Sydney FC's Joel King was five when the A-League kicked off in 2005.
The AIS was happy, though.
By the age of 15, he was part of the national set-up at the FFA Centre of Excellence, playing in their NYL side while “running amok at school” in Canberra.
When King left the AIS he trialed with Melbourne City and Wanderers but the lure of Sydney FC was too much.
The teenager was spotted by coach Rob Stanton who saw his potential and the full-back was asked to join Sky Blues’ youth side. No brainer really.
And after just one year, Steve Corica took a punt on the teenager and signed him to a pro deal with the first-team squad.
A seamless pipeline has moved King from Shell Cove to Canberra and onto Moore Park, where in his first season he was part of a Championship winning side - just like 2005.
“The last couple of weeks have been great, winning the A-League and I got to debut a couple of weeks before that.
“Playing with Brosquey [retiring skipper Alex Brosque] and all that, it’s pretty special.
"Wilko [former Socceroo defender Alex Wilkinson] and Zullo [ex Eredivisie player and starting XI left back Michael Zullo] have been pretty helpful as has Brosquey.
“Pretty surreal at the start but it’s alright now.”
Surreal it was when two days after the Perth A-League Grand Final triumph opened the door for Sky Blues of the future to gain valuable learning experience in the ACL.
To test yourself at 18 against a powerhouse club from the region’s strongest league in Kawasaki Frontale was priceless, after earlier debuting in the ACL in Korea against Ulsan.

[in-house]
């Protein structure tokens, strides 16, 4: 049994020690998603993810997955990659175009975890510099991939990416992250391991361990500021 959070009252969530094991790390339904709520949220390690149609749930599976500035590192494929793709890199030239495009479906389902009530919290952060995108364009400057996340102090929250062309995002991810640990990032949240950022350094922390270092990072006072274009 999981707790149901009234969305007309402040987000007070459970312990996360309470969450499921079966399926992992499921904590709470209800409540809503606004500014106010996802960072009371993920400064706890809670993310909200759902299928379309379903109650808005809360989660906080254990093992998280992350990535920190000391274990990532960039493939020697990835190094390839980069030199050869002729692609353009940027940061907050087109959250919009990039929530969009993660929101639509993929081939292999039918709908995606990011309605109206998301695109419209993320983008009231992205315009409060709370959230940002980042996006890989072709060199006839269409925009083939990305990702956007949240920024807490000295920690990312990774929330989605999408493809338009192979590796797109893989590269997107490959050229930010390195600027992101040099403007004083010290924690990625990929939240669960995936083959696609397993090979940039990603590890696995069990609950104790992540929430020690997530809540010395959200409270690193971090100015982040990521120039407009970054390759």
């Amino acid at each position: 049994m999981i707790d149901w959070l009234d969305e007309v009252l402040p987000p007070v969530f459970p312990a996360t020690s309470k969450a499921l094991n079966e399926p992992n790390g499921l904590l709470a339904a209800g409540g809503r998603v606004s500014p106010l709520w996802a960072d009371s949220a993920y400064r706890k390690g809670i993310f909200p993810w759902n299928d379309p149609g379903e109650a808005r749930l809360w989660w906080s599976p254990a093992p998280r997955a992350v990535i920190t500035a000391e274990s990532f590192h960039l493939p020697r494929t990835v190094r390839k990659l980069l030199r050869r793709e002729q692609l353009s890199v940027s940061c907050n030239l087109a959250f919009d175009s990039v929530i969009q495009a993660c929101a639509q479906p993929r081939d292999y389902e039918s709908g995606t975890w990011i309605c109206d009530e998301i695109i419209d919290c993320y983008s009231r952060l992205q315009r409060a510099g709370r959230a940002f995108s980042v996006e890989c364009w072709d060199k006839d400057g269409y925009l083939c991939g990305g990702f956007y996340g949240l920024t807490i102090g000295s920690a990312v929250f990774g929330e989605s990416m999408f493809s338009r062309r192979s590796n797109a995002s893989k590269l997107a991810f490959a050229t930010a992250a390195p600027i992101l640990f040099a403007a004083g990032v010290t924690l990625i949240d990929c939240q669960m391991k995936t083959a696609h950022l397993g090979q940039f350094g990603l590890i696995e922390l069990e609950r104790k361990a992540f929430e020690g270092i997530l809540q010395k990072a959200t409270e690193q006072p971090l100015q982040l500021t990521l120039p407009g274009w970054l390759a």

And J-League opposition is the highest level you can get in the region, as King found out.
“It was bloody difficult but good [against Kawasaki, a 4-0 loss for Steve Corica’s men].
“They still had to win to have a chance of qualifying.
“They were always a couple of steps ahead. All seemed on the same page, great rotations creating the extra man everywhere on the field.
“It was good to verse them and experience it and learn a lot.
“Walking out, they looked a lot bigger. But to be honest, I don’t think I got close enough to them to put in a good challenge!
“In our group, Kawasaki was the best team by far.”
King also came on in Ulsan after the hour mark with Sydney FC a goal down in their group game.
“They sat back a bit so I got to attack more. So I was fortunate to come on at that time.”
Living with an older sister in Sydney - Canberra United's Taren King, 22, - the King clan’s football bond is stronger than ever as they make a name for themselves on the national scene.
“Joel is a very composed and confident player- used as a left back can also play center-back too. Quality on the ball and good technique,” former Sydney FC teammate Patrick Flottmann told FTBL.
“And as a person a great bloke, humble and hardworking. I think he has the potential to play at a high level as long as he keeps working hard.”
This week, King is chilling out in Bali with the still celebrating Sydney FC boys, reflecting on a season to remember.
What's more, he's one of the retained players for next season as Steve Corica looks to replicate his Championship winning side, and maybe even get out of the group stages in Asia.
While there's much criticism of the A-League, the fact is it's still going 14 years after inception.
And it is inspiring kids who like King grew up watching it, being inspired by it and were dreaming of a professional contract, or just jumping and singing on the terraces for their team.
Joel King's story is a fairytale rise for a player who truly was born into the A-League.